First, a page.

Senedu Araya-Sellasie,11, knew what she wanted to do as soon as her class arrived in the Kobo area of Wollo province to help Ethiopian orphans.
Seven hundred fifty were standing in front of her. “The eyes of the children haunted me,” said Senedu. They made her think of ways to help the needy.
Her chance came more than 30 years later, in 2004, when she took an early retirment from a comfortable life as a manager in corporate America, sold her house and created Vision on Africa, an organization that provides health care and job training to thousands of young people.
Bringing the vision into focus
“One of our crowning achievements,” said Senedu, now CEO of the organization, “is the mother and child health center we have established” in Ethiopia.
It provides such services to mothers and children as pre-natal care, immunization, family planning, counseling, health education, laboratory tests, voluntary counseling and testing, with special emphasis on the prevention of mother to child transmission of HIV/AIDS.
The NGO refers those with the virus to a hospital for anti-retroviral treatments a drug that helps prevent the transfer of the disease from mother to child.
One of the unique attributes of Vision on Africa, said its founder, is its ability to provide skills training to mothers and youth.
“They can learn easy skills with affordable material, produce and sell finished hand-made products to generate income and sustain their livelihoods,” explained Senedu.
The training last five months, running two shifts a day. Women are taught to design patterns, coordinate colors, sew and crochet. They also develop strategies for marketing their products.
Pottery and crafts with natural fibers
Vision on Africa also provides training in making a variety of pottery: pots, jars, bowls, pitchers, canteens, flower vases, candle holders, oil/potpourri burners, chafing dishes and miniature ornaments representing the Ethiopian history and tradition.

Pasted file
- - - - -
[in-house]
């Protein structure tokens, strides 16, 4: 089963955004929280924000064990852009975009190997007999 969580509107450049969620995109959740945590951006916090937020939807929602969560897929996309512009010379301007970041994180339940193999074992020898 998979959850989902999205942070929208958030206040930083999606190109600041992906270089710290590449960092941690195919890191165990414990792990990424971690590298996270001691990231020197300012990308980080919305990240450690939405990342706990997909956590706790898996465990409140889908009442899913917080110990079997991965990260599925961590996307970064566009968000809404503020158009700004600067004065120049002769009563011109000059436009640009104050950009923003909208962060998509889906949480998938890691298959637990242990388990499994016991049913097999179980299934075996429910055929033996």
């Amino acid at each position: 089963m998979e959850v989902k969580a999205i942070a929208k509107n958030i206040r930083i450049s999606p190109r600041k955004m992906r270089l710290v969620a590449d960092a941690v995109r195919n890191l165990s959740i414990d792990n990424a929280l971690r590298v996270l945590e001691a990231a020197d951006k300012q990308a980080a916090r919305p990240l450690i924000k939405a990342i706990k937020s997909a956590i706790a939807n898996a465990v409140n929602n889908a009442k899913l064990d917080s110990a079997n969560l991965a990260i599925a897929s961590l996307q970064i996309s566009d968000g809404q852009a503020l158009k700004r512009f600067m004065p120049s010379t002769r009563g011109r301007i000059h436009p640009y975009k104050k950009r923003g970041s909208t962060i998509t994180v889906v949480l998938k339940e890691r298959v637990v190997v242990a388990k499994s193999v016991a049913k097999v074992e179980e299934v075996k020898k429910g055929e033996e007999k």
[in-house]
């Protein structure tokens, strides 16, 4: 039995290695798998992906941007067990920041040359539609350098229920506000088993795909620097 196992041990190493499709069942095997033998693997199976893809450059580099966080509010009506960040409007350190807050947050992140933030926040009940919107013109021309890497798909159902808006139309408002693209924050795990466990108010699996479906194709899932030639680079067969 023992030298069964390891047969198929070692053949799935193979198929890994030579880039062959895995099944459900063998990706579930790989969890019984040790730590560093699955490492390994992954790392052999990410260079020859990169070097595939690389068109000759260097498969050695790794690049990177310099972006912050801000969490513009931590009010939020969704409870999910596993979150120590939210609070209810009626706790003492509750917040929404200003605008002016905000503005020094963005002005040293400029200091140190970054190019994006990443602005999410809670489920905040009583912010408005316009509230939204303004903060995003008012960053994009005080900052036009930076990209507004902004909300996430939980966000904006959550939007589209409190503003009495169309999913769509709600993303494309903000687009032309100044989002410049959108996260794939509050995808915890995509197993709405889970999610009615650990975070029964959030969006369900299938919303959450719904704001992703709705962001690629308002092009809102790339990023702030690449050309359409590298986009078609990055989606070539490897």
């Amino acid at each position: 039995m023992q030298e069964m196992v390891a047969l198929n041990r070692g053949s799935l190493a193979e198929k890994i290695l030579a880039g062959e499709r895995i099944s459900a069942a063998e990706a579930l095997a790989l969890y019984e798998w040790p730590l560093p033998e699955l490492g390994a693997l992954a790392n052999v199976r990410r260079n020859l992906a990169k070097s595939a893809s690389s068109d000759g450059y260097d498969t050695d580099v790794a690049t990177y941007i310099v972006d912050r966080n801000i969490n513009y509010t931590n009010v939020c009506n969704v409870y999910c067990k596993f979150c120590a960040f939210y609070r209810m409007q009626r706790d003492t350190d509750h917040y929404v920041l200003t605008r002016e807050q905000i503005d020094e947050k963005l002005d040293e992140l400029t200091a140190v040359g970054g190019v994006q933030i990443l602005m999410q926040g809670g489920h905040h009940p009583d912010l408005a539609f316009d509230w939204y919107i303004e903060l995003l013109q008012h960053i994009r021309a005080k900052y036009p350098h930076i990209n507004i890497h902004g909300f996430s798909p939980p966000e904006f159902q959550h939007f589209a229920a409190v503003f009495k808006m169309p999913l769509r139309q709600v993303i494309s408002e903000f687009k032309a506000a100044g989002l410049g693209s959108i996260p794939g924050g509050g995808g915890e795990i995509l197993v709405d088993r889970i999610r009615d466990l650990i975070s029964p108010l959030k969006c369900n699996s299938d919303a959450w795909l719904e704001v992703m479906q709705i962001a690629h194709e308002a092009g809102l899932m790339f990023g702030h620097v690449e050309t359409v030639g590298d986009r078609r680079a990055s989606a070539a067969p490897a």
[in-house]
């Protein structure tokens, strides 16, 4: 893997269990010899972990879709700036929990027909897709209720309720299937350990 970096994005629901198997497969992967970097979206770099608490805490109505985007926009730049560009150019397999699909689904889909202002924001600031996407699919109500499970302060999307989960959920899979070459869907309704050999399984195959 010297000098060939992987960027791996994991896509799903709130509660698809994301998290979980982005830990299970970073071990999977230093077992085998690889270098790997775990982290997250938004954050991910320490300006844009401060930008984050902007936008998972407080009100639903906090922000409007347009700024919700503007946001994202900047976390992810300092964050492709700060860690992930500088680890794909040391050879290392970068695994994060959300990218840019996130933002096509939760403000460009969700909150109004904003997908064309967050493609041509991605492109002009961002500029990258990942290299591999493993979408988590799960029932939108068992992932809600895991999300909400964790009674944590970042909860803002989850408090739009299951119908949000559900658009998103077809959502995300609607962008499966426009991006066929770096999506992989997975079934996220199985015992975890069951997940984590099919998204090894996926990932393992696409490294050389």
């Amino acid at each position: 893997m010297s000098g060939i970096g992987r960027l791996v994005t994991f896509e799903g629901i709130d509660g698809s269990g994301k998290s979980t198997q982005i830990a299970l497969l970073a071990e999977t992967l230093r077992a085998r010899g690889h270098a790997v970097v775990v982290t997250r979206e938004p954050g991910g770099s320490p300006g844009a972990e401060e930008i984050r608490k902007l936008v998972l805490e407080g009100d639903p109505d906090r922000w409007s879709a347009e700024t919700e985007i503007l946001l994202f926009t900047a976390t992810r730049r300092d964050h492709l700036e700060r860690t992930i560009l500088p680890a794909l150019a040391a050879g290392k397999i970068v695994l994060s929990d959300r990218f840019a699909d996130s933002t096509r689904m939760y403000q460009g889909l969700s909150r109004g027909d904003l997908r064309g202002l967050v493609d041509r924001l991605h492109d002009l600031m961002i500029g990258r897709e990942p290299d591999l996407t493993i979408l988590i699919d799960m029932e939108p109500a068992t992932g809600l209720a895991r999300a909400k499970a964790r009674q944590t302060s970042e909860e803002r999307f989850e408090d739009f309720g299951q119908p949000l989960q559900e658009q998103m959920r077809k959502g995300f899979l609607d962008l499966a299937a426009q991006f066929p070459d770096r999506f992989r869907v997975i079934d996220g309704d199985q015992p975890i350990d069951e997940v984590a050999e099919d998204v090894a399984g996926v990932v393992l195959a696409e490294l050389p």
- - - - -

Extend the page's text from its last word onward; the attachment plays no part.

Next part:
“Each creation is unique,” said Senedu. “No two are alike.”
Vision on Africa recently got involved in making eco-friendly womens’ accessories from banana fiber and sisal grown in the Gurage zone of Ethiopia.
Students learn how to sort, soak and hand beat the sisal to retrieve the fibers, which are twisted into strands and dyed in an appealing variety of colors and patterns. The final products, she said, are innovative and eco-friendly.
They include trendy laptop sleeves, cell phone bags, wallets, market totes and hats. The hand bags come with natural cotton fabric lining, short handles or long straps closed with a zipper pulled by cowrie shells or handmade buttons from sisal.
Senedu has received broad recognition for her efforts.
Three years ago, she was made honorary daughter of the Blue Nile Rights of Passage, an organization of the Abyssinian Baptist Church in Harlem dedicated to the moral, spiritual and cultural development of youth.
In November 2008, France recognized her work with its highest honor, l’Ordre National de la Legion d’Honneur.